Day 6 Always a first time for everything
Caramor - sailing around the world
Franco Ferrero / Kath Mcnulty
Sat 20 Aug 2016 03:02
The gentle pitter-patter of sleet hitting the coachroof was the first indication that ‘agent of gloom’ Ferrero’s prophecy of weather change had come true. The wind had swung round to the north, and although light all day, was on the nose.
Kath in a silly hat for a snowy day
The shower soon passed, giving way to sunshine and clouds. The snow clad islands all around were a fair reminder that it is still winter here in Patagonia. As we drew level with Puerto Bueno, a possible anchorage, we noticed a small orange boat powered by an outboard engine going round and round in circles. We observed for a while and decided that he was neither drunk nor in distress and must be doing some kind of survey, possibly looking for suitable sites for ‘salmoneras’ (salmon fish farms).
Fish farming has become a huge industry in recent years and has contributed to the rapid expansion of Puerto Natales. The advertising sounds great: “Salmon from the pristine waters of the Patagonian fjords”, but it isn’t quite as I had imagined, there is no chap in waders standing in a stream for hours on end, using skills passed down from generation to generation, to hook just a few of those plentiful wild salmon. Instead, hundreds of fish are crammed together in cages and fed on fishmeal until they are big enough to look good on a dinner plate. Having said that we did try some and it tasted good.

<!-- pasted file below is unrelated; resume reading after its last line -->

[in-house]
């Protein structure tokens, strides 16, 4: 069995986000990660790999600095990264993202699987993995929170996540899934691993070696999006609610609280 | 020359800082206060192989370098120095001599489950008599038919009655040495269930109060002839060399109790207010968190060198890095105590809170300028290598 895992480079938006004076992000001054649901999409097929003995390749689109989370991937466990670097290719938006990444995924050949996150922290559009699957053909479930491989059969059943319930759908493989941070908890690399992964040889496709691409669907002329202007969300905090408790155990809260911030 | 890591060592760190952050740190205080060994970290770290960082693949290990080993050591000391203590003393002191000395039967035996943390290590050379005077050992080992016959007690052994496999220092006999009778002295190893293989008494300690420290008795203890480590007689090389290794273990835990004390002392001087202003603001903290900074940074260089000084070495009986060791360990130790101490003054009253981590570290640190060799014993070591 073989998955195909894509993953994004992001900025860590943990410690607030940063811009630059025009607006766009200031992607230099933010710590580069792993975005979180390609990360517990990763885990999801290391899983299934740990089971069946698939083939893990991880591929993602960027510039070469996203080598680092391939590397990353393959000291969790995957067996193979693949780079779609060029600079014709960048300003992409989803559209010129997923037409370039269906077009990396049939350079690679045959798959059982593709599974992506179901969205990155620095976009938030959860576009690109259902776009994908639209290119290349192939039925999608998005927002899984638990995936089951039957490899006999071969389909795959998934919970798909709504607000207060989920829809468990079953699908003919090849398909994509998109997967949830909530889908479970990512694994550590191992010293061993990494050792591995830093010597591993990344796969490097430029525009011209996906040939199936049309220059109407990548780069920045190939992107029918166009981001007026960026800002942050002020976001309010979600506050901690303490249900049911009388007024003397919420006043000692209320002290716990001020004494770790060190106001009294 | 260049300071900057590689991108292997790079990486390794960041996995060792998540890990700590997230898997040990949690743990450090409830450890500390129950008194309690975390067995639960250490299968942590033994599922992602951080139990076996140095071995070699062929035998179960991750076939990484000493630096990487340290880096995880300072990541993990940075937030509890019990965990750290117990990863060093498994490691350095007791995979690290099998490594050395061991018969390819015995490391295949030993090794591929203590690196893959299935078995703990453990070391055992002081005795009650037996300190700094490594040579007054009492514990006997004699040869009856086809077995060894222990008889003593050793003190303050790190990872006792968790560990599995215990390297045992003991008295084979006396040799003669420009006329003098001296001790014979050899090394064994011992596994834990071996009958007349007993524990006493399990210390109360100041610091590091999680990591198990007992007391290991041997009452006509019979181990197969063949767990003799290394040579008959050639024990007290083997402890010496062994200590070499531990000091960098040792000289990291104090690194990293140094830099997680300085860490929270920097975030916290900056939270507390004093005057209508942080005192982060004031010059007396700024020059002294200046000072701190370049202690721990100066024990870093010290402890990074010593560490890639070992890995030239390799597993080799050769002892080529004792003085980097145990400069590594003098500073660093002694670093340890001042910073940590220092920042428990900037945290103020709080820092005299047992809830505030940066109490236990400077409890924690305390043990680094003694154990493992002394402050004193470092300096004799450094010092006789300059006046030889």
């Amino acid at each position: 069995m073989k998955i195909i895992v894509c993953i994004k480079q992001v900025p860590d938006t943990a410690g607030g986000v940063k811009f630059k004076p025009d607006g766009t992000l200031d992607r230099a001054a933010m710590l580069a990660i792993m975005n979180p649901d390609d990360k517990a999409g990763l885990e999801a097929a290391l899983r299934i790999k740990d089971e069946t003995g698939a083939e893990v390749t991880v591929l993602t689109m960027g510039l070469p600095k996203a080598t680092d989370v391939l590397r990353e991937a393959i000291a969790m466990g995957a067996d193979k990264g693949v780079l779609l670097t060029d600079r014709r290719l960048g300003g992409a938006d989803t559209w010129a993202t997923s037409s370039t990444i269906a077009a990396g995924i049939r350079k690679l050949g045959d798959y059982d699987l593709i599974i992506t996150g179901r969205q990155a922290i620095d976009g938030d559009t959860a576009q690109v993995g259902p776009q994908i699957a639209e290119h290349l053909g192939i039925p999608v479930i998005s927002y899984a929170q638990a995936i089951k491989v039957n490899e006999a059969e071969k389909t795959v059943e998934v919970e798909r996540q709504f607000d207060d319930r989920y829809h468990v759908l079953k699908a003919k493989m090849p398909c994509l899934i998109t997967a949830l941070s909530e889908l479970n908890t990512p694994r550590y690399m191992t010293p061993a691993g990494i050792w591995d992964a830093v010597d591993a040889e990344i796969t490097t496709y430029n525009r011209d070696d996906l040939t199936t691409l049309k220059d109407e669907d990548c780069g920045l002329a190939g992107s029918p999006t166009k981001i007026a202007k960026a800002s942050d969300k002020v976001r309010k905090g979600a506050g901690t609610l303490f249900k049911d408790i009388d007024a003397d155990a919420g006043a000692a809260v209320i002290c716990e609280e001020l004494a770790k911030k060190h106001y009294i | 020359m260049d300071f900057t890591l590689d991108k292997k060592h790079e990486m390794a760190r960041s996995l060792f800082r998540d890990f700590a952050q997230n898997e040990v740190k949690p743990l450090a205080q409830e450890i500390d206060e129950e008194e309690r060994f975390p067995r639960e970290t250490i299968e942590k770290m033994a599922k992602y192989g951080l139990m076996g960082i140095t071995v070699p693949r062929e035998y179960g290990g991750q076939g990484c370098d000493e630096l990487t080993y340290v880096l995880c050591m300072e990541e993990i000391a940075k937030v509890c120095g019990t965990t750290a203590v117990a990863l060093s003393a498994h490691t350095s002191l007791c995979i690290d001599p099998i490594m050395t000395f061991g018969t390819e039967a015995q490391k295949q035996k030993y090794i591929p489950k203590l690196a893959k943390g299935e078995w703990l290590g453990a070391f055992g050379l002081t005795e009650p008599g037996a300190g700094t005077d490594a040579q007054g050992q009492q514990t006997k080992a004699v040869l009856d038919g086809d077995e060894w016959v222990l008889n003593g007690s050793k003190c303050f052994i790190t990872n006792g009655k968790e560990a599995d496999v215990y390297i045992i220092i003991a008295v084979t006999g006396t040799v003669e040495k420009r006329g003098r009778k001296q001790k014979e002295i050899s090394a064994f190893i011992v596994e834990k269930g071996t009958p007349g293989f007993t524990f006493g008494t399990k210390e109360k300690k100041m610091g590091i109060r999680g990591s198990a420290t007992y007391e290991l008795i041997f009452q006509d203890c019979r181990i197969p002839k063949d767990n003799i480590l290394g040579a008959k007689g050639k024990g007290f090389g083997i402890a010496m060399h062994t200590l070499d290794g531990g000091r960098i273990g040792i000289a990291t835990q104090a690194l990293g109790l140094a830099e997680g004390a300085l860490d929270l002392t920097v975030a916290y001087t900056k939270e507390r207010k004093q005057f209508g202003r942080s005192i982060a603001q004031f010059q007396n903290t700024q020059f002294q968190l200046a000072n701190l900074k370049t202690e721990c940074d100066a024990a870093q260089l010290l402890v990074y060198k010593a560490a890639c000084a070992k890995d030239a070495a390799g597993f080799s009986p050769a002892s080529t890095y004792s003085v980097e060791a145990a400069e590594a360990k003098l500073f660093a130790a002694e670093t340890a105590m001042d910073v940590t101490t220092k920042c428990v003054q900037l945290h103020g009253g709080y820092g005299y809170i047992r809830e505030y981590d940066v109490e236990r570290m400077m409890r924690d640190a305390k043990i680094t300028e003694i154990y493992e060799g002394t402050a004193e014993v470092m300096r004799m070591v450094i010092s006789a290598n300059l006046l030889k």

Turning into Estero Peel
The weather forecast is for strong winds by the end of tomorrow, 50 knots out at sea, reducing the further east you are. We are heading for Estero Peel, another long inlet into the Southern Ice Field. It is off the direct route but worth the visit, we are told. Puerto Bueno was our original goal today but we still had enough daylight to go to the next anchorage which is a little further east, and where we hope there will be less wind. Caleta Villarrica has an inner pool approached through a narrow passage between cliffs, it sounded delightful, unfortunately it was iced solid. We steered for the alternative anchorage in the outer bay. We dropped the anchor and reversed in, at the last minute we noticed a rope covered in kelp floating just below the surface. The anchor didn’t grip first time so we went out to try again. As we approached the shore, Franco lifted the sunken rope with the boat hook to keep it out of the way of the rudder, unfortunately there were other strands trailing from the main line and two of them wrapped themselves around the propeller.
This is the first time we have caught a rope around the prop. It is something we have always dreaded and have felt sympathy for fellow sailors met during the early part of our trip for whom diving to clear the prop seemed to be an occupational hazard.
As we struggled to untangle Caramor in the rapidly fading light, we considered our options. If we didn’t succeed one of us would have to dive tomorrow. We have drysuits and plenty of weights to pin us to the bottom but the water is cold enough to give you the ice-cream head of a lifetime. Having trimmed the rope, I pulled on the last two strands while Franco turned the prop shaft, left, then right. One last yank and they came free, they had been wrapped in opposite directions but luckily hadn’t had time to jam hard. We hadn’t felt cold whilst working away with our sleeves rolled up and our arms plunged in the water up to the elbows so it was a surprise to find Caramor’s deck slippery with ice.
Yippee the rope is free!
It was 7pm when we finished and it had only just gone dark. We knew we would sleep well tonight.